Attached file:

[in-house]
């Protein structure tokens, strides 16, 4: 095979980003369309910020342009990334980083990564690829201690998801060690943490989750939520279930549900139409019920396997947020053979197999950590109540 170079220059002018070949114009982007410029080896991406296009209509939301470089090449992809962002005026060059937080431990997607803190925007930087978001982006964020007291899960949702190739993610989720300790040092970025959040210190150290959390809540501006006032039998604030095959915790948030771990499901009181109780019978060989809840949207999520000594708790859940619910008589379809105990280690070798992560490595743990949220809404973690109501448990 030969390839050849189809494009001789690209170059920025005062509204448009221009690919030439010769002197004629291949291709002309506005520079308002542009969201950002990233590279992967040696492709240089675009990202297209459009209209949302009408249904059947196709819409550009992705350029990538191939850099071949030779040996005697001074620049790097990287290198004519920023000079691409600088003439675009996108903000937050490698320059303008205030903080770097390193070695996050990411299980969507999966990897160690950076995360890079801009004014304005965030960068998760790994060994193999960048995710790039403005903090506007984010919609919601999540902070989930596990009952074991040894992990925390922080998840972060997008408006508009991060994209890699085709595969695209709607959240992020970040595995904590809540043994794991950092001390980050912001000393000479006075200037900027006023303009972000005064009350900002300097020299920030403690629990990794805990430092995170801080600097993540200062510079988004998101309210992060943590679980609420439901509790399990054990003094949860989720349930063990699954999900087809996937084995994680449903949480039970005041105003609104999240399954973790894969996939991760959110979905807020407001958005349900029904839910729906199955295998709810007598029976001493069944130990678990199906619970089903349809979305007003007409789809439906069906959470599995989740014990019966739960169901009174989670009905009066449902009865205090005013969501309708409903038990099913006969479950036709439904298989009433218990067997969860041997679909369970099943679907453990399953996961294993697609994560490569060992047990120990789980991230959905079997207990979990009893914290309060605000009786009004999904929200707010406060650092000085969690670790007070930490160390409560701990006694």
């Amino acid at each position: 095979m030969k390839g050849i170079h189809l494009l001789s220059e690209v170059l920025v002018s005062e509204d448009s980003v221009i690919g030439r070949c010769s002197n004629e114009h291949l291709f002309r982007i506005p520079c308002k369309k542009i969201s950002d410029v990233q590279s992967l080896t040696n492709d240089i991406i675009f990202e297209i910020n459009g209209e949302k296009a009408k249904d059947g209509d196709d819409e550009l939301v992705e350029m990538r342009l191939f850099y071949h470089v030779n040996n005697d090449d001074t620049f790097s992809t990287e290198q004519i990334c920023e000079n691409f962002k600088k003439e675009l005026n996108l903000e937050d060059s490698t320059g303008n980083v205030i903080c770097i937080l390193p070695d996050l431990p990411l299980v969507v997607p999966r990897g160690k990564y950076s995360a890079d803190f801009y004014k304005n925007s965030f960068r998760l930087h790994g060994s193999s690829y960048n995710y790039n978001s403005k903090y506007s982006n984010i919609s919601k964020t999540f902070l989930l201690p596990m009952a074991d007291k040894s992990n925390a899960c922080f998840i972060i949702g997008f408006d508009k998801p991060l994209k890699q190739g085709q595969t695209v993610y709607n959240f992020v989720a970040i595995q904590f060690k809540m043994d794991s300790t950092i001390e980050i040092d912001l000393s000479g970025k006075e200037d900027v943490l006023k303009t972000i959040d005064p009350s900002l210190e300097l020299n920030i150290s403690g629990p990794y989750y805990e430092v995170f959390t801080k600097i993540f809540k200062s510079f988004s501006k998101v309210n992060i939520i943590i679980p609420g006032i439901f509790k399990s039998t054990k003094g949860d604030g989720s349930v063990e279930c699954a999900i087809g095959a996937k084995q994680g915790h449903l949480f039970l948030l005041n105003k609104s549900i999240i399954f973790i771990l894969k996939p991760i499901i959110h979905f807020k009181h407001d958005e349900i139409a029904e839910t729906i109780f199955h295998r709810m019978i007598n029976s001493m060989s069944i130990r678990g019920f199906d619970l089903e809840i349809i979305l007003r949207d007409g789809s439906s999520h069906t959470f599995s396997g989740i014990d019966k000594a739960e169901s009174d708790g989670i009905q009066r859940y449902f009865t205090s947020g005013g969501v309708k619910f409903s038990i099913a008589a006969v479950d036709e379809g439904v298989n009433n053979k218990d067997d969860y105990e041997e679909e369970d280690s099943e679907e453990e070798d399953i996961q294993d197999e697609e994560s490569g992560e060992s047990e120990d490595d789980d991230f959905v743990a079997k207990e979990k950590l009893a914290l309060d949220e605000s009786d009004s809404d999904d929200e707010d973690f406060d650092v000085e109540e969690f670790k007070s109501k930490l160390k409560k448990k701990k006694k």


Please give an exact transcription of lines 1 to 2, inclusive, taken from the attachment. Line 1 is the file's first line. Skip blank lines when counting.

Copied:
[in-house]
């Protein structure tokens, strides 16, 4: 095979980003369309910020342009990334980083990564690829201690998801060690943490989750939520279930549900139409019920396997947020053979197999950590109540 170079220059002018070949114009982007410029080896991406296009209509939301470089090449992809962002005026060059937080431990997607803190925007930087978001982006964020007291899960949702190739993610989720300790040092970025959040210190150290959390809540501006006032039998604030095959915790948030771990499901009181109780019978060989809840949207999520000594708790859940619910008589379809105990280690070798992560490595743990949220809404973690109501448990 030969390839050849189809494009001789690209170059920025005062509204448009221009690919030439010769002197004629291949291709002309506005520079308002542009969201950002990233590279992967040696492709240089675009990202297209459009209209949302009408249904059947196709819409550009992705350029990538191939850099071949030779040996005697001074620049790097990287290198004519920023000079691409600088003439675009996108903000937050490698320059303008205030903080770097390193070695996050990411299980969507999966990897160690950076995360890079801009004014304005965030960068998760790994060994193999960048995710790039403005903090506007984010919609919601999540902070989930596990009952074991040894992990925390922080998840972060997008408006508009991060994209890699085709595969695209709607959240992020970040595995904590809540043994794991950092001390980050912001000393000479006075200037900027006023303009972000005064009350900002300097020299920030403690629990990794805990430092995170801080600097993540200062510079988004998101309210992060943590679980609420439901509790399990054990003094949860989720349930063990699954999900087809996937084995994680449903949480039970005041105003609104999240399954973790894969996939991760959110979905807020407001958005349900029904839910729906199955295998709810007598029976001493069944130990678990199906619970089903349809979305007003007409789809439906069906959470599995989740014990019966739960169901009174989670009905009066449902009865205090005013969501309708409903038990099913006969479950036709439904298989009433218990067997969860041997679909369970099943679907453990399953996961294993697609994560490569060992047990120990789980991230959905079997207990979990009893914290309060605000009786009004999904929200707010406060650092000085969690670790007070930490160390409560701990006694």